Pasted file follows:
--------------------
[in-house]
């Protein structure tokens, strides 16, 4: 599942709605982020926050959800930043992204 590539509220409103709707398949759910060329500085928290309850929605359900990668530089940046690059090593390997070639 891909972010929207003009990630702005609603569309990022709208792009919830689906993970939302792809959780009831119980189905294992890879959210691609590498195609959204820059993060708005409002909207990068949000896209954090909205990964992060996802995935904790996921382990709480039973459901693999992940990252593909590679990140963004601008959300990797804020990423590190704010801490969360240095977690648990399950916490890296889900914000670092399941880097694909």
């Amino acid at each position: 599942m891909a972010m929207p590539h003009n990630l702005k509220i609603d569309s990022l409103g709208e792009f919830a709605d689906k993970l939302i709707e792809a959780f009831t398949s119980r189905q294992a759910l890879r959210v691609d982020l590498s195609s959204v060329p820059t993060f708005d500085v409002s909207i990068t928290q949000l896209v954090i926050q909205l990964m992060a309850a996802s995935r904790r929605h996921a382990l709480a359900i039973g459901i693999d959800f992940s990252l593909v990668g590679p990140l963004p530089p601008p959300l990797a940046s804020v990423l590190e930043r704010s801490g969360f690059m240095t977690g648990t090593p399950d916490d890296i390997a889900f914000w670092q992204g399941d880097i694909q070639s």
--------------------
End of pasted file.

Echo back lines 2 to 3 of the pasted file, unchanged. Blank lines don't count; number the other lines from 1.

């Protein structure tokens, strides 16, 4: 599942709605982020926050959800930043992204 590539509220409103709707398949759910060329500085928290309850929605359900990668530089940046690059090593390997070639 891909972010929207003009990630702005609603569309990022709208792009919830689906993970939302792809959780009831119980189905294992890879959210691609590498195609959204820059993060708005409002909207990068949000896209954090909205990964992060996802995935904790996921382990709480039973459901693999992940990252593909590679990140963004601008959300990797804020990423590190704010801490969360240095977690648990399950916490890296889900914000670092399941880097694909």
């Amino acid at each position: 599942m891909a972010m929207p590539h003009n990630l702005k509220i609603d569309s990022l409103g709208e792009f919830a709605d689906k993970l939302i709707e792809a959780f009831t398949s119980r189905q294992a759910l890879r959210v691609d982020l590498s195609s959204v060329p820059t993060f708005d500085v409002s909207i990068t928290q949000l896209v954090i926050q909205l990964m992060a309850a996802s995935r904790r929605h996921a382990l709480a359900i039973g459901i693999d959800f992940s990252l593909v990668g590679p990140l963004p530089p601008p959300l990797a940046s804020v990423l590190e930043r704010s801490g969360f690059m240095t977690g648990t090593p399950d916490d890296i390997a889900f914000w670092q992204g399941d880097i694909q070639s």